Rotator Cuff Repair – Who Benefits from Surgery?
Surgery to repair a torn rotator cuff has a history of good results. Even patients whose tears do not heal completely are generally happy when the procedure reduces pain and improves outcomes.
But not every patient with a rotator cuff tear should go immediately to surgery. Through her own research, review of the literature, and clinical experience, Leesa Galatz, MD, from Washington University School of Medicine, St. Louis, Missouri, has some basic guidelines for determining which patients are most likely to benefit from surgery to repair a rotator cuff tear – and which patients may be fine with non-operative treatment.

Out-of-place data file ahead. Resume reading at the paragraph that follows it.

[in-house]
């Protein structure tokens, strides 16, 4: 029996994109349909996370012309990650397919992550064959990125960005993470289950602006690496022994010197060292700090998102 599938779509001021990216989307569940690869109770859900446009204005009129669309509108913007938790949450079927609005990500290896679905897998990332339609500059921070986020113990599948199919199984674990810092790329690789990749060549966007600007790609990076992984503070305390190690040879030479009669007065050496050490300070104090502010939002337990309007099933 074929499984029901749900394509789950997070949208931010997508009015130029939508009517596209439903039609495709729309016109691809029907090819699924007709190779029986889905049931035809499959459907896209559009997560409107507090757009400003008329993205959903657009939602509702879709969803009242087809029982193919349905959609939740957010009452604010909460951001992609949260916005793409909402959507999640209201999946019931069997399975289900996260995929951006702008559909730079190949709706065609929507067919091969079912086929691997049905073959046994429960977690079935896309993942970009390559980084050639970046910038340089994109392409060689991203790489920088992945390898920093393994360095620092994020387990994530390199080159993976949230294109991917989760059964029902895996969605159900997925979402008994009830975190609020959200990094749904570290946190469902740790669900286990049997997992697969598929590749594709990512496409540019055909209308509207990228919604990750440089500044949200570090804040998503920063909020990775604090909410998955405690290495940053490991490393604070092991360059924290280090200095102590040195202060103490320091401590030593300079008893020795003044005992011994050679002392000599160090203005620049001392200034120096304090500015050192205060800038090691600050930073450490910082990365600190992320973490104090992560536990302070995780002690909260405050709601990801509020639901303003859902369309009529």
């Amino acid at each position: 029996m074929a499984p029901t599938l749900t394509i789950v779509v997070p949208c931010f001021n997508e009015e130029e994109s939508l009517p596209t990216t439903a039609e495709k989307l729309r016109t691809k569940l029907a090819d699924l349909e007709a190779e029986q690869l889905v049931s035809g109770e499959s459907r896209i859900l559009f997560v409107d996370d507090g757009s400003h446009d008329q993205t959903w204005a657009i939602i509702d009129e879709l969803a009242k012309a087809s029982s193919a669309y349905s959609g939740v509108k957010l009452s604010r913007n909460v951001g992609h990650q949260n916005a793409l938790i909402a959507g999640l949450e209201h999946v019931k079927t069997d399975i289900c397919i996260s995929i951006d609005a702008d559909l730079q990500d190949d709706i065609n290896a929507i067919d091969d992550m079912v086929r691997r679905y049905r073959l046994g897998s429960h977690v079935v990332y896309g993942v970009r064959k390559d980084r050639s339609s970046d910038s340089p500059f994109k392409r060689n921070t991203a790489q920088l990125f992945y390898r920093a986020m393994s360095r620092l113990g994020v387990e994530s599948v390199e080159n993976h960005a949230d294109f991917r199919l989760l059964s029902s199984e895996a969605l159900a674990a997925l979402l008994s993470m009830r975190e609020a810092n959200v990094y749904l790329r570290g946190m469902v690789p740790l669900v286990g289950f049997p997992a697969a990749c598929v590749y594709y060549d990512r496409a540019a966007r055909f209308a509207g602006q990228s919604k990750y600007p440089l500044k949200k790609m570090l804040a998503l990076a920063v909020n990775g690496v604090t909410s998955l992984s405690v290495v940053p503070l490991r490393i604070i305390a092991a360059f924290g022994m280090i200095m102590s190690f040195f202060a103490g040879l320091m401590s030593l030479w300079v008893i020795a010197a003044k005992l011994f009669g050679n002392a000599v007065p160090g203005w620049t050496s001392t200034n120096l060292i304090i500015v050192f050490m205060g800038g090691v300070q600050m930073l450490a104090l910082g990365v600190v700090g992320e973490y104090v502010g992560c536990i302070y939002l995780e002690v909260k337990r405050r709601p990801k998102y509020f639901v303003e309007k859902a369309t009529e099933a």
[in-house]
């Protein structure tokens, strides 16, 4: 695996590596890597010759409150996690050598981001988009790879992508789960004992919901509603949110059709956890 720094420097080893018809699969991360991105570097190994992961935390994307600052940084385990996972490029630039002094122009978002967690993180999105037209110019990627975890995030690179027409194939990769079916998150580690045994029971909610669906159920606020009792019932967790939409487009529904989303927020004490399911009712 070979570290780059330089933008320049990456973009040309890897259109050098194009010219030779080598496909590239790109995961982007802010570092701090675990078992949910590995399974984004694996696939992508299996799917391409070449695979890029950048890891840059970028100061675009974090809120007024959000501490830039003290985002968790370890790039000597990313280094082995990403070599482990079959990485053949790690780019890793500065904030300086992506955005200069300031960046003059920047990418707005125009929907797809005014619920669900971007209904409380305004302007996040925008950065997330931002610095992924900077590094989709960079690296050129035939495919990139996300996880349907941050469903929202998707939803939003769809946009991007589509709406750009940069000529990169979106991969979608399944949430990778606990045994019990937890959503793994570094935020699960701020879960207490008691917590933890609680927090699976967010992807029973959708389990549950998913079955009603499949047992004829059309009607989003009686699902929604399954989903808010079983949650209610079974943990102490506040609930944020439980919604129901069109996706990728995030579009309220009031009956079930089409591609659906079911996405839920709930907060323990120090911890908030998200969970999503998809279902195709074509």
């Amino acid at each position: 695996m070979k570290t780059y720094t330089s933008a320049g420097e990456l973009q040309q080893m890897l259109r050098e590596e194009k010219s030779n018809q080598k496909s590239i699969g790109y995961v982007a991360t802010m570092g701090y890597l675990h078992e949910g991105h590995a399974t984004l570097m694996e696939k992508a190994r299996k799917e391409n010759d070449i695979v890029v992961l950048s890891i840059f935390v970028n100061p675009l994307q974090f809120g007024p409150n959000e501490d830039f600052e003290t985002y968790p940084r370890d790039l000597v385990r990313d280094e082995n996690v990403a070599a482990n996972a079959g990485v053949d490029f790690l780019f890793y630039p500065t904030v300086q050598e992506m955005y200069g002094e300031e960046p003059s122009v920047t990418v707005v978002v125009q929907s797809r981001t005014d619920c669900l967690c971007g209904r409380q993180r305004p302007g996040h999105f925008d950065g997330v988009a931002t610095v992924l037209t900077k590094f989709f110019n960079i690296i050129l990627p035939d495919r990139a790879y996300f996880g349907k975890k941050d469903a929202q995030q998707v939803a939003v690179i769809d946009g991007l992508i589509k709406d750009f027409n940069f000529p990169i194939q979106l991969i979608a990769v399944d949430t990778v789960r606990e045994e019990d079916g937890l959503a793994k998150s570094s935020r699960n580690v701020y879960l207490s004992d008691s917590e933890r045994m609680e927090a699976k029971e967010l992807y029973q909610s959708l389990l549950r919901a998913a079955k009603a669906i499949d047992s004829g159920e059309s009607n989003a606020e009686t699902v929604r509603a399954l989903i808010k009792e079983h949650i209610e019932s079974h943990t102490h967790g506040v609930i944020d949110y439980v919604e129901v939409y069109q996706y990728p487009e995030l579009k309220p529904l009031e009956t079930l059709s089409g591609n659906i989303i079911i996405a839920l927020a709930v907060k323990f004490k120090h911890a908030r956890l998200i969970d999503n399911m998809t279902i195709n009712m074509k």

Indications for Surgical Cuff Repair
- Painful tears
- Age less than 60-65 years
- Acute tear in <60 years of age
- No muscle trophic changes
- No degenerative joint changes
Indications for Initial Non-operative Treatment
- Older patients, who have a different healing potential than patients younger than 60-65 years
- Irreversible muscle changes – atrophy, fat accumulation, fibrosis
- Degenerative joints
Indications for Surgery in Older Patients
- Acute tears
- Acute tears associated with sudden loss of elevation
- Failure of non-operative treatment